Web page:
But...you've ALWAYS been able to bring unused medication back to the pharmacy to be disposed of. Many pharmacies in our area are 24/7 enterprises.

    So instead of spending money on these new boxes, they also could have just promoted the fact that you can ALWAYS bring your old and/or unused medications to your local pharmacy for disposal.

    I do think it's good that all these medications are being disposed of properly, instead of being flushed down the commode, though! :) We have enough issues with the water being "polluted" with drugs via our own urine & feces! There are levels of hormones in the water (estrogen & progesterone) from consumed birth control pills high enough to affect fish & other aquatic wildlife (there are still studies being done trying to determine if said levels are affecting our children), and they're also finding issues in the wildlife from the by-products of SSRI-type antidepressants (Prozac, Zoloft, Paxil, etc)!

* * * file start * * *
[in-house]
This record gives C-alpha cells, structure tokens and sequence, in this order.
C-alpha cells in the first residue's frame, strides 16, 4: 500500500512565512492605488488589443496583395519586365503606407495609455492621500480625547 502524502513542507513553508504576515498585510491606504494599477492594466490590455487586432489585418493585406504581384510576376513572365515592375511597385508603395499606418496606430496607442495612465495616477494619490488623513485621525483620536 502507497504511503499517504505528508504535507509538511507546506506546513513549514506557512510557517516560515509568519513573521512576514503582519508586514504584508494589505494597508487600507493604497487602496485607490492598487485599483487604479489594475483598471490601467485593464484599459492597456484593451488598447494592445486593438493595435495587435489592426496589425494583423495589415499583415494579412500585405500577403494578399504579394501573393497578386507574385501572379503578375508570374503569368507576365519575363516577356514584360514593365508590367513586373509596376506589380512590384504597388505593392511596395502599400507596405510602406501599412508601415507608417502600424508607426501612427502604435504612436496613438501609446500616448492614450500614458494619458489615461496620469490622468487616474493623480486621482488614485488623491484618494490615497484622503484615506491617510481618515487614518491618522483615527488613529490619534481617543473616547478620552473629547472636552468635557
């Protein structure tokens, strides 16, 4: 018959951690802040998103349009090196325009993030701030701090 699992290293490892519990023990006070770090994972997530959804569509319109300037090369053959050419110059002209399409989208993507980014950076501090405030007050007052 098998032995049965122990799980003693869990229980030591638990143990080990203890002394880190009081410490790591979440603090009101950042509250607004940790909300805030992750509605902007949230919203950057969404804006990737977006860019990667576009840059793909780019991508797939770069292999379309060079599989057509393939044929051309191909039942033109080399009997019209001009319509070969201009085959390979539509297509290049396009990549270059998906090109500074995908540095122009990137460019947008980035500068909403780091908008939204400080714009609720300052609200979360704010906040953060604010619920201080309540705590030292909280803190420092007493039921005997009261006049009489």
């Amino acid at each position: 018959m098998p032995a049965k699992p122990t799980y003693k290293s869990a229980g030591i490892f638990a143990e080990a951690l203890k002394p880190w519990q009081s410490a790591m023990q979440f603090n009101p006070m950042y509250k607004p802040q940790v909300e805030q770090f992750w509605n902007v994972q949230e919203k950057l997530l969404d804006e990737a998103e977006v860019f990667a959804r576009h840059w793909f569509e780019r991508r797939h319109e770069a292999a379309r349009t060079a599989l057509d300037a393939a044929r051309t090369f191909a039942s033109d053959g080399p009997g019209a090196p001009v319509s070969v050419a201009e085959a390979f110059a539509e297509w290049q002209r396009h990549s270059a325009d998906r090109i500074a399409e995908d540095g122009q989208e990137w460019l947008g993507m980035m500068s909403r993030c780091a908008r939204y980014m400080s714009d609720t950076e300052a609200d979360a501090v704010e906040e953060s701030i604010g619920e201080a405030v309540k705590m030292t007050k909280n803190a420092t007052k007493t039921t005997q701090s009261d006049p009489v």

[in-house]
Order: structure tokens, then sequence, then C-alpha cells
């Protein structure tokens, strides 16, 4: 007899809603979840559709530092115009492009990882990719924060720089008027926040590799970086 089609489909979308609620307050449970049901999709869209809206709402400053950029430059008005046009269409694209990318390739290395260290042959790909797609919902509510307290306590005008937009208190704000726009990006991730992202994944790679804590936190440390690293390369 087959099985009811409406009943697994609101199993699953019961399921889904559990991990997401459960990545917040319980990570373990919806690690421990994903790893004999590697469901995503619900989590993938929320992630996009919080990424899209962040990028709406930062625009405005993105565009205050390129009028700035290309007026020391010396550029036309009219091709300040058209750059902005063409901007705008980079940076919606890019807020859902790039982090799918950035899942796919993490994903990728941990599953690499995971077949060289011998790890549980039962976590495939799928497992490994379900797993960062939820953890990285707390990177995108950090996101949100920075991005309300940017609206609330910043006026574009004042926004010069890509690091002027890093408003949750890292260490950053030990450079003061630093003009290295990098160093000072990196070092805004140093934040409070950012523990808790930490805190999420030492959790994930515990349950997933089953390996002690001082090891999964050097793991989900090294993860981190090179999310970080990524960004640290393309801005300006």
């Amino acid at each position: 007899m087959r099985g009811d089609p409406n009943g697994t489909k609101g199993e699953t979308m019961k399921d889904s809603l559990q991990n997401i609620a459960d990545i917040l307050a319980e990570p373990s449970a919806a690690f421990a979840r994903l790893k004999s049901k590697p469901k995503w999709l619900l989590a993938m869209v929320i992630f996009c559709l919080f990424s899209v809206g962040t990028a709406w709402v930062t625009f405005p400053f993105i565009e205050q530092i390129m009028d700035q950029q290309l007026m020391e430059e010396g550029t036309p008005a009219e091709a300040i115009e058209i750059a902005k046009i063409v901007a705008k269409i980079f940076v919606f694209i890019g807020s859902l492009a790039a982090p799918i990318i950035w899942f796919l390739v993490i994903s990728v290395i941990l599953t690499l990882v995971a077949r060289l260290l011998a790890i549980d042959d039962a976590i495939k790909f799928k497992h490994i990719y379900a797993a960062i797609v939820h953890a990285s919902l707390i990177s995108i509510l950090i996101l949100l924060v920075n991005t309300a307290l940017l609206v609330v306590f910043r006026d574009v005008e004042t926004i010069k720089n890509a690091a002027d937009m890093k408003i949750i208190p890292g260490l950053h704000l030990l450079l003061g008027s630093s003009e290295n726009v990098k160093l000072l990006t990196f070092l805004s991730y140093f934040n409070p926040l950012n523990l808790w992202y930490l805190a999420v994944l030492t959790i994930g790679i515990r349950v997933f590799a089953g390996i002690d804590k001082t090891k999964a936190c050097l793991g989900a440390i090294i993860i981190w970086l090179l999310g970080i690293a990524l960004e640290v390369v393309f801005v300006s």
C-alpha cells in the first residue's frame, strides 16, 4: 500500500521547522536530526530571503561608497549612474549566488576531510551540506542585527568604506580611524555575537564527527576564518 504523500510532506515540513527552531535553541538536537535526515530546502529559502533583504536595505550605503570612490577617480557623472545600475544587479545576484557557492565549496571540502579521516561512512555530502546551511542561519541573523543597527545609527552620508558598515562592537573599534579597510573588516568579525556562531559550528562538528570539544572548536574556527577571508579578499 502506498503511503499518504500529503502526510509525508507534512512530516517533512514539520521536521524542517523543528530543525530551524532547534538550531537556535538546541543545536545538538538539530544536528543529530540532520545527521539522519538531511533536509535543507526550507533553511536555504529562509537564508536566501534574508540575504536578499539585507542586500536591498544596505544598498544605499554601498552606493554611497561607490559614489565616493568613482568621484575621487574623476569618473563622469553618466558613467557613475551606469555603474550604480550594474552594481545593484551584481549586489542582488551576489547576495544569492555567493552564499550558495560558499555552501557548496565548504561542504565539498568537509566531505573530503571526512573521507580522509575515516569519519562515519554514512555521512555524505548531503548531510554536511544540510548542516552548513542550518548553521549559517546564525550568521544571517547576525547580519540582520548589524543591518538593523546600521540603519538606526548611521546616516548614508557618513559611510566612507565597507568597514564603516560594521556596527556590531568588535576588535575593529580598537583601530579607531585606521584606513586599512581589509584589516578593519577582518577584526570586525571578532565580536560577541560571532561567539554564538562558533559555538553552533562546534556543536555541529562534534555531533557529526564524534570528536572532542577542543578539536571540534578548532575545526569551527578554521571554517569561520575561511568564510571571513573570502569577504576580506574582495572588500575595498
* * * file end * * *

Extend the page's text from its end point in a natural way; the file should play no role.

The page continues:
I'm curious how this "proper disposal" doesn't end up in the water, though. I mean, what can really be done with them that doesn't affect the water? If the medications end up in a landfill, they'll end up in the ground & thus the water. I wonder how they "neutralise" the medications for proper disposal...

    Overall, I feel this is just more lip-service to the opioid epidemic we have going on here in Massachusetts - "Look! We're doing something about that pesky drug problem!" I *AM* appreciative that there FINALLY seems to be progress towards treating addiction as a public health issue & not a criminal issue, though! It's moving slowly, that's for damn sure, but it's actually moving in the right direction, which is a huge plus! :D

  6. Basoodler
    Rockefeller applauds DEA proposal